I am reorganizing existing data, and I need create a new sub-directory to receive all existing files and directories. The purpose of this is to make room for a new product line, while at the same time improving the naming convention of existing data.
For example, data that currently looks something like this:
\root directory\ +-proj1357 +-closing binder +-refi +-compliance +-proj2468 +-disbursements +-compliance +-proj3579 +-pre-close +-compliance
Should actually look like this:
\root directory\ +-proj1357 +-dpl +-closing binder +-refi +-compliance +-proj2468 +-dpl +-disbursements +-compliance +-proj3579 +-dpl +-pre-close +-compliance
The problem I am having is that I can't seem to get the right command without getting stuck in a recursive loop. While hacking this together, I frequently ran into the error, "cannot perform a cyclic copy".
The good news is that I've got a working solution, but it requires three separate commands, and custom syntax for each project directory.
command 1> ROBOCOPY G:\proj1357 DPL /E /MOVE command 2> MOVE G:\proj1357\DPL\DPL\*.* G:\proj1357\DPL command 3> RMDIR G:\proj1357\DPL\DPL\
As far as I can tell, command 1 moves all files and directories into the new sub-directory. It also causes a recursive problem by moving files in the project-level directory into a deeper sub-directory. So I rely on Command 2 to recover files that were once in the project-level directory. Then Command 3 removes the deeper sub-directory.
Is there a better way I can run a command or batch file through a Windows-based system? Ideally it would crawl through all the project-level directories, and move the contents to the new sub-directory. I'm looking at processing over a thousand projects, so I think it is worth the time figuring out how to loop it correctly.
After trying to make it work using the three-step command line method outlined above, I gave in and adapted jiggunjer's answer to fit my environment. Below is the MS batch file that I used. I've also added remarks to clarify the purpose of each line.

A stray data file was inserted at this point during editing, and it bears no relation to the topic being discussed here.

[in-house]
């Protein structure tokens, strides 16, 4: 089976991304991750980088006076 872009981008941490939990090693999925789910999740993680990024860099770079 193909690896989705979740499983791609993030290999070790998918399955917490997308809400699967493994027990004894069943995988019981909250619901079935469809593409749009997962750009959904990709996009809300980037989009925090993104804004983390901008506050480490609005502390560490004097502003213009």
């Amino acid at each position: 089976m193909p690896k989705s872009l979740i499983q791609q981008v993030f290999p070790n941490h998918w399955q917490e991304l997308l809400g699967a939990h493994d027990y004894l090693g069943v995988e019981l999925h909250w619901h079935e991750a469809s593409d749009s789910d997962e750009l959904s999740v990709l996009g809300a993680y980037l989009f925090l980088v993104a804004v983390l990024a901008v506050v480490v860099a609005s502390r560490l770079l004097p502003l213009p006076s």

@echo off rem run this batch file in top level directory rem top level directory should contain all project number directories rem assumes that all directories starting with a digit are project number directories rem initialize the listing of all directories set rootlist=dir /b /a:D rem initialize numerical filtering set filter=findstr "^[1-9]" rem loop through all directories that comply with filtering (start with a digit) rem use command extension /F to process (in this case) command output rem identifies all project number parent-directories rem assign parent-directories to variable %%P, as in 'Project' FOR /F %%P in ('%rootlist% ^| %filter%') DO ( rem pass the variable %%P to the moveproject loop call :moveproject "%%P" rem move files that were ignored by the robocopy command rem these are 'loose' files that were in the project number directory, but not saved in any subdirectory rem assumes the robocopy command successfully creates the DPL directory MOVE %%P\*.* %%P\DPL\ ) rem pause to review command log pause :moveproject rem ensure that the parameter has value rem converts variable %%P to parameter no. 1 if not [%1] ==  ( rem loop through all sub-directories under each project number rem use command extension /D to process directories only rem removing any surrounding quotes (") from parameter no. 1 by using optional syntax -- percent-tilde rem assign sub-directories to variable %%O, as in 'Origin' FOR /D %%O IN ("%~1\*") DO ( rem display values echo project number %%P echo directory origin %%O rem delimit origin directory using backslash character rem use command extension /F to process (in this case) strings rem assign the second delimited piece to variable %%D, as in 'Destination' rem effectively drops all text to the left of the first backslash character FOR /F "tokens=2 delims=\" %%D IN ("%%O") DO ( rem display values echo %%D echo directory destination %%P\DPL\%%D rem move all directories to DPL sub-directory rem simultaniously creates the receiving DPL directory robocopy /E /MOVE "%%O" "%%P\DPL\%%D" ) ) )